Saturday, October 06, 2012

Believe It -- Or Don't

Few people know that "ham & cheese sandwhich" is a misnomer, and the original version contained no ham at all: a hundred years and more ago, cafes in Hammond, Indiana served simple, delicious sandwiches of a local Swiss-style cheese on rye with a little brown mustard as "Hammond Cheese Sandwiches." Ham was only added later by mistake, when travelers from Northern Indiana asked restaurants elsewhere to make the familiar treat.  The combination tasted so good, it superseded the original!

     Or not.*

     Be that as it may, I was without rye bread, but I did have some "hearty Italian" bread, a little Colby Jack (and a tiny bit of "shredded Mexican cheese," though shredded Mexicans are, to my relief, not anywhere listed in the ingredients) and some nice thin-sliced uncured ham (one presumes it never fell ill to begin with).  If you heat up three slices of the ham in a skillet while the bread is toasting, then stack it up ham - half a cheese slice - ham - other half of cheese slice - ham, with some of the shredded stuff in the corners (round ham, rectangular cheese, Archimedes nowhere in sight) 'til the cheese melts, load up the toast with that stack of goodness and cook each side briefly, you get a nice hot sammich in a hardly more time than it takes to make the toast.

     I didn't even bother with mustard or horseradish.
* 'Cos I  just made it up.


TommyG said...

You ever try throwing a hand full of shredded cheese in the skillet and the putting your sandwich in on top of it and toasting till the cheese is crunchy? It's very good that way.

Bruce H. said...

Well drat. That first sentence led me expect another one of your vile puns.

DJ said...

I'm a bit of a purist; "uncured ham" is "pork butt". It is "cure", i.e. sodium nitrite, which turns pork butt into ham (regardless of whether and/or how it's smoked or otherwise flavored) and which turns it pink instead of gray it's when cooked.

I've been learning about such things. I now make my own summer sausage from venison and elk. Yes, it's cured, hickory smoked, and quite tasty.

MSgt B said...

That was cheesy

Anonymous said...


Hah, nearly got me again but I'm smart enough to be able to make a fool of myself without help from you young lady (OK I may have mentioned it to a lady at the local shop - she wants to know did the Ham and Egg pie, an English delicacy [probably known as the Finnish pie there] come from there too?)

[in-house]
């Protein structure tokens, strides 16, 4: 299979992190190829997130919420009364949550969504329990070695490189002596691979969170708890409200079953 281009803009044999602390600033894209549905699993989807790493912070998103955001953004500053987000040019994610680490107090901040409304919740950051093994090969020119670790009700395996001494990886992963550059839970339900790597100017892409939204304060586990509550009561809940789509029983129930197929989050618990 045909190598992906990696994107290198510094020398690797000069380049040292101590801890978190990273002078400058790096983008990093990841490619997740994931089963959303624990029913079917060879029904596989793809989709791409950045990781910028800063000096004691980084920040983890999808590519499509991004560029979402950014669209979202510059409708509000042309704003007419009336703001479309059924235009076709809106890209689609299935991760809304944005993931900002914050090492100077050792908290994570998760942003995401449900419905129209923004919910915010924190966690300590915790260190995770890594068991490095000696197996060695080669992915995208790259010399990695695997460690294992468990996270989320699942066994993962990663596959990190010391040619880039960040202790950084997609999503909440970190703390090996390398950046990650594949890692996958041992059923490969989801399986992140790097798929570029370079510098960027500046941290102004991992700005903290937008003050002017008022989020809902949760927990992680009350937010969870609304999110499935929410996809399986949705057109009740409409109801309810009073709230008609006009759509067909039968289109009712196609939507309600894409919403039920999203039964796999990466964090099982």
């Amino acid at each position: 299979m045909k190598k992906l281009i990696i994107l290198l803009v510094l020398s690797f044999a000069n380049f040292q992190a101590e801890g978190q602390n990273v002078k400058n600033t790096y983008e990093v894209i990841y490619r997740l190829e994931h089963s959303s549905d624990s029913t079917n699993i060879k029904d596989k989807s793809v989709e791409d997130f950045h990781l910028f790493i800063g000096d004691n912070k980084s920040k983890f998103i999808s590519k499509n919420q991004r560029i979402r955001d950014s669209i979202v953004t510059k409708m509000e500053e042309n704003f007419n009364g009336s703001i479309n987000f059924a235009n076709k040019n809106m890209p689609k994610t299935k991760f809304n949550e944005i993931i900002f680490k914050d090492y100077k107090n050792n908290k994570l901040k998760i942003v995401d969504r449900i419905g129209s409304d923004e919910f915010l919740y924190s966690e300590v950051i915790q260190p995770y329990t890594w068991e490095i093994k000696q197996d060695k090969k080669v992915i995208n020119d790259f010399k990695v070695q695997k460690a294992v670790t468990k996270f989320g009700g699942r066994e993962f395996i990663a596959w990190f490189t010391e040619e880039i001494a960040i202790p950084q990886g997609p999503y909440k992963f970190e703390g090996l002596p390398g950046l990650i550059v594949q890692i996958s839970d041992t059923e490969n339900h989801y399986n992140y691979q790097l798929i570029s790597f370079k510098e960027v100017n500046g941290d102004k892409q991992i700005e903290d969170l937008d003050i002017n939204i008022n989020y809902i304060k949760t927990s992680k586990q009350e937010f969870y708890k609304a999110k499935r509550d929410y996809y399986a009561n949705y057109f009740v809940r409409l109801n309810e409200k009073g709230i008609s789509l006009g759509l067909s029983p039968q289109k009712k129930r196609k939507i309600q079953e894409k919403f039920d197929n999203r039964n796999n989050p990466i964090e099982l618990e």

Oh, and I find chunks of ham somehow more satisfying than shredded, but Horseradish? Do you have NO taste? It's Worcestershire sauce or nothing (philistine ;-p ). Then when you almost run out of bread you only use one slice and can call it Welsh Rabbit (another one for your international cuisine dictionary).

Roberta X said...

Yes, of course, Able -- they make delicious egg pies up Hammond way, just like apple pie only with hard-cooked eggs instead of apples. Hammond Egg Pie: I believe it's what your people know as "spanners."

If it's got a lattice crust with the eggs sliced longways and looking like eyes looking out, it's "stargazy spanners," innit?


og said...

What is known as "Mexican Cheese" is certainly not made from grated Mexicans, it is usually a variation of Chihuahua cheese.

Me, I find it amazing that it's so popular, as well as inexpensive, considering how difficult it is to milk those yappy little f***ers

Anonymous said...

Sounds like you need to try a grilled charlie: butter inside, cheese outside, peanut butter inside, chocolate outside...on white, of course

Anonymous said...

Sounds like you need to try a grilled charlie: butter inside, cheese outside, peanut butter inside, chocolate outside...on white, of course